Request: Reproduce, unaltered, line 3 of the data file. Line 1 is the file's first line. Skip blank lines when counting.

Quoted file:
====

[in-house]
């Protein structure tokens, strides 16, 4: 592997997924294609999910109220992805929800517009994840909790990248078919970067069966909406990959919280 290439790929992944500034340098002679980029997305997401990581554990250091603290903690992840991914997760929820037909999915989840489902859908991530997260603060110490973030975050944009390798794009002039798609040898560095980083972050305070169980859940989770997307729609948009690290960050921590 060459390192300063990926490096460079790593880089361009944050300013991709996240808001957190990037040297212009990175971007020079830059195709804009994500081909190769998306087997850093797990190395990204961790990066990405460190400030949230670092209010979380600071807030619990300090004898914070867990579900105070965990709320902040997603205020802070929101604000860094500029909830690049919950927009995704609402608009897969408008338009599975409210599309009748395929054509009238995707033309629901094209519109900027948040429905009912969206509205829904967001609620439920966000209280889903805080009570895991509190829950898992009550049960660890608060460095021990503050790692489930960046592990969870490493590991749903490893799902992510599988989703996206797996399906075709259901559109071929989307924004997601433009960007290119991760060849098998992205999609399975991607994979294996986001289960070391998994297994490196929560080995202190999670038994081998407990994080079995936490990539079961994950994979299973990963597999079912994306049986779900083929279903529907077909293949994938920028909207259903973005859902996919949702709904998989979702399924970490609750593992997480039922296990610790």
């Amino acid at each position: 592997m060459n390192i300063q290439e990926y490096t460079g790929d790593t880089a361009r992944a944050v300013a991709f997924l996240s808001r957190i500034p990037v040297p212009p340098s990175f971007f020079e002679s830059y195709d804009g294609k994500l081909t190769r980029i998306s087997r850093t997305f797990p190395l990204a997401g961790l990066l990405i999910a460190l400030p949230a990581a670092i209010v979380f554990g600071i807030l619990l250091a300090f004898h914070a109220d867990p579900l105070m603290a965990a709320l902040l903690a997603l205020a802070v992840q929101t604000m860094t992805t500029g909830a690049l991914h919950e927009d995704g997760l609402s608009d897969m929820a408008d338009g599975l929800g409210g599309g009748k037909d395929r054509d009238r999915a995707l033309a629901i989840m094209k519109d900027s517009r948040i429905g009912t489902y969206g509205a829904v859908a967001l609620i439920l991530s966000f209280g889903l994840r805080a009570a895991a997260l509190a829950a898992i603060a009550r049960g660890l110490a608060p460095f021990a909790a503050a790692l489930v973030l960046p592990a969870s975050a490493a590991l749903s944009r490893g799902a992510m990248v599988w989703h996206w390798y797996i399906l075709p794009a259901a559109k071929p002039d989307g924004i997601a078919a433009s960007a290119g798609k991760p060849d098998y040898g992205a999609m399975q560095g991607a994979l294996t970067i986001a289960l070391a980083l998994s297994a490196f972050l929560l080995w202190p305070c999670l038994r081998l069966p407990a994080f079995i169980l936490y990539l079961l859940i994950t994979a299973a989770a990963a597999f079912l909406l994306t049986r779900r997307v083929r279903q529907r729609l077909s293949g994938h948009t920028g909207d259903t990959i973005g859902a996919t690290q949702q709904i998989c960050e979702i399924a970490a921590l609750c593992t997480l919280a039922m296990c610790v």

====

């Amino acid at each position: 592997m060459n390192i300063q290439e990926y490096t460079g790929d790593t880089a361009r992944a944050v300013a991709f997924l996240s808001r957190i500034p990037v040297p212009p340098s990175f971007f020079e002679s830059y195709d804009g294609k994500l081909t190769r980029i998306s087997r850093t997305f797990p190395l990204a997401g961790l990066l990405i999910a460190l400030p949230a990581a670092i209010v979380f554990g600071i807030l619990l250091a300090f004898h914070a109220d867990p579900l105070m603290a965990a709320l902040l903690a997603l205020a802070v992840q929101t604000m860094t992805t500029g909830a690049l991914h919950e927009d995704g997760l609402s608009d897969m929820a408008d338009g599975l929800g409210g599309g009748k037909d395929r054509d009238r999915a995707l033309a629901i989840m094209k519109d900027s517009r948040i429905g009912t489902y969206g509205a829904v859908a967001l609620i439920l991530s966000f209280g889903l994840r805080a009570a895991a997260l509190a829950a898992i603060a009550r049960g660890l110490a608060p460095f021990a909790a503050a790692l489930v973030l960046p592990a969870s975050a490493a590991l749903s944009r490893g799902a992510m990248v599988w989703h996206w390798y797996i399906l075709p794009a259901a559109k071929p002039d989307g924004i997601a078919a433009s960007a290119g798609k991760p060849d098998y040898g992205a999609m399975q560095g991607a994979l294996t970067i986001a289960l070391a980083l998994s297994a490196f972050l929560l080995w202190p305070c999670l038994r081998l069966p407990a994080f079995i169980l936490y990539l079961l859940i994950t994979a299973a989770a990963a597999f079912l909406l994306t049986r779900r997307v083929r279903q529907r729609l077909s293949g994938h948009t920028g909207d259903t990959i973005g859902a996919t690290q949702q709904i998989c960050e979702i399924a970490a921590l609750c593992t997480l919280a039922m296990c610790v």